I got news of her death through an e-mail. On a Thursday afternoon, a friend of a friend let me know she had died of cancer.
I knew she was sick, but I didn't think she would ever die. I thought her courage would carry her through.
I've written about her in roundabout ways for years — always roundabout, because she never wanted any kind of spotlight on her. She was private, and I will still honor that privacy now.
I don't think it would be too much of an invasion, however, to say I loved her very much as a friend and that she made a big difference in my life. I always called her my very own personal Susan Sontag. She was absolutely brilliant.
With this news of her passing, I could no longer work, could no longer focus on writing.
The people currently in my life really don't know that much about her, and I had nobody I could call to share the news of her death with. Nobody else would care.
It was alright, I told myself. I always wear the mask well.
I walked to Madonna's over on Seventh Street, probably too much of a habit since I've moved downtown. I would have a few drinks, chat with the regulars, hide behind the mask — maybe be a bit of a talk show host. That's how I feel when the mask is in place.
Johnny was there, his normal friendly self. We started talking about some bullshit I can't even remember now. My mind wasn't on it. My mind was still on my friend.
Bartender Laura brought me another drink with her normal smile. I doubt if I smiled back.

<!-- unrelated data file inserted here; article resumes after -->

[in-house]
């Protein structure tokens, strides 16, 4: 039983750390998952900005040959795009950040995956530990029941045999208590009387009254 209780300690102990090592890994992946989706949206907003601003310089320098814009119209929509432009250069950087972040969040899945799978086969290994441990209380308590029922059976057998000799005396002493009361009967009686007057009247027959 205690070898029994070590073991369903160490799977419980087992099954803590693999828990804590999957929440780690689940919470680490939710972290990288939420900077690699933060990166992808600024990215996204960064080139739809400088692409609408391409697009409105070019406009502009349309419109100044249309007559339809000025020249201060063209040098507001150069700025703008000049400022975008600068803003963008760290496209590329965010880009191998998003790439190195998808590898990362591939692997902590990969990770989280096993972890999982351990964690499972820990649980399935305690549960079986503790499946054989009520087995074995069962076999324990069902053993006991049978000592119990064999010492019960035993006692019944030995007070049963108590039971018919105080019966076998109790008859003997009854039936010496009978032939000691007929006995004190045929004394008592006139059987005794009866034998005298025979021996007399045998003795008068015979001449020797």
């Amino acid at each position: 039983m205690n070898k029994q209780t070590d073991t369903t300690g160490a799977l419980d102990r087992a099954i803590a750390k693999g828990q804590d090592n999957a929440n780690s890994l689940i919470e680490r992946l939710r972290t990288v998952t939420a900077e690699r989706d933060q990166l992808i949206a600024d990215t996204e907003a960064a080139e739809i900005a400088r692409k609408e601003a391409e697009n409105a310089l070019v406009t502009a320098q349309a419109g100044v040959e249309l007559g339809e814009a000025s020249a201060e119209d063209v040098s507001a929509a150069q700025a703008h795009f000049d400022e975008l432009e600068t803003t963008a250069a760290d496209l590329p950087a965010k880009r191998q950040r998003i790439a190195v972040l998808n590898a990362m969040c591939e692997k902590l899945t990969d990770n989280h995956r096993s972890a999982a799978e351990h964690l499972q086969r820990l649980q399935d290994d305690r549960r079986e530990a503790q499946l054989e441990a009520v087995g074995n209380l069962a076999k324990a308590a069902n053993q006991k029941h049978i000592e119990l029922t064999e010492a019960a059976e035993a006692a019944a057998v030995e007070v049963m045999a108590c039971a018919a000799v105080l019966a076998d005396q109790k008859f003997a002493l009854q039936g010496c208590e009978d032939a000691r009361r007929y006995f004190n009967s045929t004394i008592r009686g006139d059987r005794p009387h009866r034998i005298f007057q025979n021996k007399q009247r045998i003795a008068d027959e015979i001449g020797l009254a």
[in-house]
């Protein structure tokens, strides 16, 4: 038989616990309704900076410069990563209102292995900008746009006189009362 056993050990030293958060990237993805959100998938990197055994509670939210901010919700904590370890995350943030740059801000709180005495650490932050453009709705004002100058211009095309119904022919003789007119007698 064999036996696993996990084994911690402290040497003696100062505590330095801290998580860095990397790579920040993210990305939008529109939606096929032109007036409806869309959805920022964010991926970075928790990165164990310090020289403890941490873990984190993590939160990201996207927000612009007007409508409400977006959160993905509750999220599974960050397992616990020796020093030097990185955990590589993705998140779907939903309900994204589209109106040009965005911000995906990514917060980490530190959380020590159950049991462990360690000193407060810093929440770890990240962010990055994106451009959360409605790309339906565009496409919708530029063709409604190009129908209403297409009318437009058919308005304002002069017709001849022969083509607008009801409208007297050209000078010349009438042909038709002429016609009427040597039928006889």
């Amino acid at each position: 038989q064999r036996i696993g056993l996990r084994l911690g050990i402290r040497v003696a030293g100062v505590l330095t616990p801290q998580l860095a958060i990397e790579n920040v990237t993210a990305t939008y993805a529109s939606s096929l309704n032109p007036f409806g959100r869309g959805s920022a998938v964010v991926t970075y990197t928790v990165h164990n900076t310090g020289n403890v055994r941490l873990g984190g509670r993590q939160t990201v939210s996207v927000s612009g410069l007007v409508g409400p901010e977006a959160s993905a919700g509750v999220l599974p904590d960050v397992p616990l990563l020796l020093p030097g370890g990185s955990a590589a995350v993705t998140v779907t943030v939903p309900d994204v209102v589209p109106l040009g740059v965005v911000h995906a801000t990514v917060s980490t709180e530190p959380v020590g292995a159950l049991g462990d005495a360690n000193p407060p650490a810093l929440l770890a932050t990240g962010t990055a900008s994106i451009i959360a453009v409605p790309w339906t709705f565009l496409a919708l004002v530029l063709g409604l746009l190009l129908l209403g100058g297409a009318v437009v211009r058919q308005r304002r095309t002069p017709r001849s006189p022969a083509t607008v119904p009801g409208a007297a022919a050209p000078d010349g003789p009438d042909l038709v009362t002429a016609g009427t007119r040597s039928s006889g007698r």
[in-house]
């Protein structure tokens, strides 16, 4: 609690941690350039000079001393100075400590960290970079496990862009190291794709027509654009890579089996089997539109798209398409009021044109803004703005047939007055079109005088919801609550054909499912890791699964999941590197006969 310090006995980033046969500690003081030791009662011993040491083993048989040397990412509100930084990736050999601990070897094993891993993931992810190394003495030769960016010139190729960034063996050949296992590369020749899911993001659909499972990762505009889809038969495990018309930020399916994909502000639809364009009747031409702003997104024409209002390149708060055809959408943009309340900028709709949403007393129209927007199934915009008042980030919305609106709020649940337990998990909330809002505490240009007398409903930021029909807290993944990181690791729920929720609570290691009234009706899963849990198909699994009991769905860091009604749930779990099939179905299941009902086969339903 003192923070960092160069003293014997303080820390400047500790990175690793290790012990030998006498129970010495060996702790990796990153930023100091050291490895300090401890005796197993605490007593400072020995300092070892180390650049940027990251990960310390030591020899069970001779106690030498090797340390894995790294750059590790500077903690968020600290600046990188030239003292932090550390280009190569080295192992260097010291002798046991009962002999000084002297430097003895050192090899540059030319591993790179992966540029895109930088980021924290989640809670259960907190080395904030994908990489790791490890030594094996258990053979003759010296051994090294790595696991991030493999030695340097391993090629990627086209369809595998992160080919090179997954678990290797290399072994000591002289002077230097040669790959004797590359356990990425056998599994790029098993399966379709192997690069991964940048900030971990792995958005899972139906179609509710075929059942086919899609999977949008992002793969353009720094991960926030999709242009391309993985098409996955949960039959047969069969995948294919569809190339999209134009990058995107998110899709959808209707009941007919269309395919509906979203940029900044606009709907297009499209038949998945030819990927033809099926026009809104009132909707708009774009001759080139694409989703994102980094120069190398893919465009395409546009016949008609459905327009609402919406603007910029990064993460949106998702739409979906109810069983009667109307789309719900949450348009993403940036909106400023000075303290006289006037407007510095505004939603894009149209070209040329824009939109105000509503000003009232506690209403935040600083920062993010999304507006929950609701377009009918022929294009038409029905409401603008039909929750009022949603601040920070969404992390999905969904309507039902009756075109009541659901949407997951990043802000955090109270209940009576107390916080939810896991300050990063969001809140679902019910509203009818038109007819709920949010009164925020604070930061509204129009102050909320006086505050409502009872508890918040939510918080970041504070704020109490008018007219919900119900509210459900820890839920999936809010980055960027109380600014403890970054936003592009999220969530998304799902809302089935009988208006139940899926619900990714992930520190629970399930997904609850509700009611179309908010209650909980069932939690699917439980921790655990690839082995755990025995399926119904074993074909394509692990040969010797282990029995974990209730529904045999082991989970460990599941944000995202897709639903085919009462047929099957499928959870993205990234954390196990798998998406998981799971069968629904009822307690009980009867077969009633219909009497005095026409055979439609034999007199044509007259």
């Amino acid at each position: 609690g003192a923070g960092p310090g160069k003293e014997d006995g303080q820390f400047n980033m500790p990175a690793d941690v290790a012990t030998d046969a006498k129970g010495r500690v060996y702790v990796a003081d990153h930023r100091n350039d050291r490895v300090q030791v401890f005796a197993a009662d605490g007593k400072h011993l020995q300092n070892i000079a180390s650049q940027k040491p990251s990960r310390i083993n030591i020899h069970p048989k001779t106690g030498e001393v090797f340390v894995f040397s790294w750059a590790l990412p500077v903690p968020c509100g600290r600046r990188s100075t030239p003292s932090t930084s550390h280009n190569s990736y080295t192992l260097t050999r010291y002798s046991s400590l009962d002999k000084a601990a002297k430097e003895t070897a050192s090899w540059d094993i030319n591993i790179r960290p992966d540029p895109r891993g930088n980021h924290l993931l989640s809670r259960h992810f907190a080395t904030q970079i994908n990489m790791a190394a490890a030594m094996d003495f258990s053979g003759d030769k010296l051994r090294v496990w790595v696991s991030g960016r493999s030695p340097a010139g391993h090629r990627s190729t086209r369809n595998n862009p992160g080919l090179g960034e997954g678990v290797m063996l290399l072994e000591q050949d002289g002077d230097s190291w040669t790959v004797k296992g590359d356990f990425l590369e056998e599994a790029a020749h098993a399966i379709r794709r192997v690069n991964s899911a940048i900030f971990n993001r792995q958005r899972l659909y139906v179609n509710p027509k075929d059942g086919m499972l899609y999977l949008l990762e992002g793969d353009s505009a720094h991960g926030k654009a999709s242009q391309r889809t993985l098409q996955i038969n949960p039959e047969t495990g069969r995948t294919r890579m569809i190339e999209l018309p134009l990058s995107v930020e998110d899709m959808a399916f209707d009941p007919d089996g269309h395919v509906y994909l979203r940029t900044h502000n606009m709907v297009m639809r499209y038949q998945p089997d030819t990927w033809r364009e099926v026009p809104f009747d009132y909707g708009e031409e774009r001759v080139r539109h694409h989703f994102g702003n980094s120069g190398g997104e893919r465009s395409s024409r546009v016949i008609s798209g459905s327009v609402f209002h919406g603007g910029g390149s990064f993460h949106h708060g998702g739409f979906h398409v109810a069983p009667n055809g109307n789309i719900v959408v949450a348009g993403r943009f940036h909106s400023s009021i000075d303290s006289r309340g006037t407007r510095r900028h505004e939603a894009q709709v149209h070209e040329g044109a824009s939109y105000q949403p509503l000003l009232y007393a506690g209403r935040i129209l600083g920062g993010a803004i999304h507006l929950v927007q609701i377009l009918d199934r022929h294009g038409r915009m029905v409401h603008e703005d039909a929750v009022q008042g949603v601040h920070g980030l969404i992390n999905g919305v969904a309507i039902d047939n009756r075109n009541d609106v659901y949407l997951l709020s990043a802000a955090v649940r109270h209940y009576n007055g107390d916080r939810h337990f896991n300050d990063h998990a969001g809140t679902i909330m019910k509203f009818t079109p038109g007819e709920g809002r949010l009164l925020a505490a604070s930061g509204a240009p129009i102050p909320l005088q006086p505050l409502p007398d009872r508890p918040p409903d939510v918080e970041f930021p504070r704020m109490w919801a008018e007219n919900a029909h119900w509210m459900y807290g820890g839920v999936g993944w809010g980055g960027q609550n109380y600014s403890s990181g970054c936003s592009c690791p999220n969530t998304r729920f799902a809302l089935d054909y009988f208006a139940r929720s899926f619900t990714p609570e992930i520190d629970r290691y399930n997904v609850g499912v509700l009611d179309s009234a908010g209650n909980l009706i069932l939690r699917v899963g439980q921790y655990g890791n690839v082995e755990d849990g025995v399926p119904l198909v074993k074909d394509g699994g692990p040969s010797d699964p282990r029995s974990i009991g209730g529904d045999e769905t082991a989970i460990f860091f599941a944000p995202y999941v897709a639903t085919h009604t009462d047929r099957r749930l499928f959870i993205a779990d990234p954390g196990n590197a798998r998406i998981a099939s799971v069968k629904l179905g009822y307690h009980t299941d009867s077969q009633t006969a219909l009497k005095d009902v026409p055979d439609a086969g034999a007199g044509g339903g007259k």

I decided I was going to be quiet in this happy, friendly bar. Maybe no one would notice.
After the third vodka and tonic, I asked Laura for the tab. My mind was cloudy, and I was admitting to myself that I was depressed over my friend's death.
When Laura brought the bill over, she gave me a look.
"Are you alright?" she asked.
The look I returned probably wasn't a nice one. I felt hostile. I felt angry. I felt the mask slipping away.
"No, I'm not," I finally said.
"You don't care," I said, probably a little too loudly.
"Yes I do," Laura said with a look of concern on her face.
And with those words said, I opened up. I told her about my friend's passing. I told her about how much she meant to me.
I started to choke up. In between waiting on other customers, Laura would take my hand.
I told her about my friend's courage. I told her about my friend's family. I told her about how fucking miserable I was feeling because I didn't answer my friend's last e-mail.
As I continued to talk, I realized the mask was gone. It was nowhere to be found.
Before I left Madonna's on that late Thursday afternoon, Laura gave me a hug, said she was sorry for my loss. I hope I thanked her for listening to me. She cared when I needed it the most.
It's now days later. I went to my friend's funeral this past Tuesday and said my goodbyes.
I left the mask behind and let others there know how badly I was feeling over her death. I cried. It felt freeing somehow to show real emotions.
Hiding behind the mask — what's that about? I think as a writer I need to have this in place some of the time so I don't get too attached to people I'm writing about. As a parent, which I am, I have to be strong for the kids even when those kids are now adults. As a buddy and a friend, I need to be the one they turn to for strength. I can't let them see my insecure self. Never. Never.
It's bullshit. It's all self-imposed crap.
After my twin brother died from AIDS in September 1994, I always kept a stiff upper lip in public. No one was going to see me cry. I would be strong for everyone around me.
Now, years later, I think of him almost daily and cry alone. That's lonely. That's screwed up.
Therapy will help, and I've started. Letting my adult kids and my friends see me without the mask will let them know I'm human.
I screw up. I love and feel loss. I'm afraid some of the time.
Without the mask, I'm just like they are.
CONTACT LARRY GROSS: [email protected]. Living Out Loud runs every week at citybeat.com and the second and fourth issues of each month in the paper.